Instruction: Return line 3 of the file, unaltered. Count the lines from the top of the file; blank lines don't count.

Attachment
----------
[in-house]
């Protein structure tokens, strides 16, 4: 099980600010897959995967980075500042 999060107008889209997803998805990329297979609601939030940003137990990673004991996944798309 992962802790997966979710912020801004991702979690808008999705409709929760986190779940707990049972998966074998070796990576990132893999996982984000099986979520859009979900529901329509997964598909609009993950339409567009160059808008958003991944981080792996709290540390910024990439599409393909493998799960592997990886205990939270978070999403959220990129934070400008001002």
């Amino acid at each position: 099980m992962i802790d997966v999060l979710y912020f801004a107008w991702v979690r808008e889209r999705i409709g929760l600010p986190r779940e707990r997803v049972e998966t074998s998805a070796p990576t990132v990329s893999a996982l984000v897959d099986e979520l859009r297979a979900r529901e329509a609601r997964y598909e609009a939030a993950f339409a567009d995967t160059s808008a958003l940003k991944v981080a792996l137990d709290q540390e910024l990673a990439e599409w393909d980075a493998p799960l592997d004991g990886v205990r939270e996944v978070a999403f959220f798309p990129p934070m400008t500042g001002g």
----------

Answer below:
């Amino acid at each position: 099980m992962i802790d997966v999060l979710y912020f801004a107008w991702v979690r808008e889209r999705i409709g929760l600010p986190r779940e707990r997803v049972e998966t074998s998805a070796p990576t990132v990329s893999a996982l984000v897959d099986e979520l859009r297979a979900r529901e329509a609601r997964y598909e609009a939030a993950f339409a567009d995967t160059s808008a958003l940003k991944v981080a792996l137990d709290q540390e910024l990673a990439e599409w393909d980075a493998p799960l592997d004991g990886v205990r939270e996944v978070a999403f959220f798309p990129p934070m400008t500042g001002g």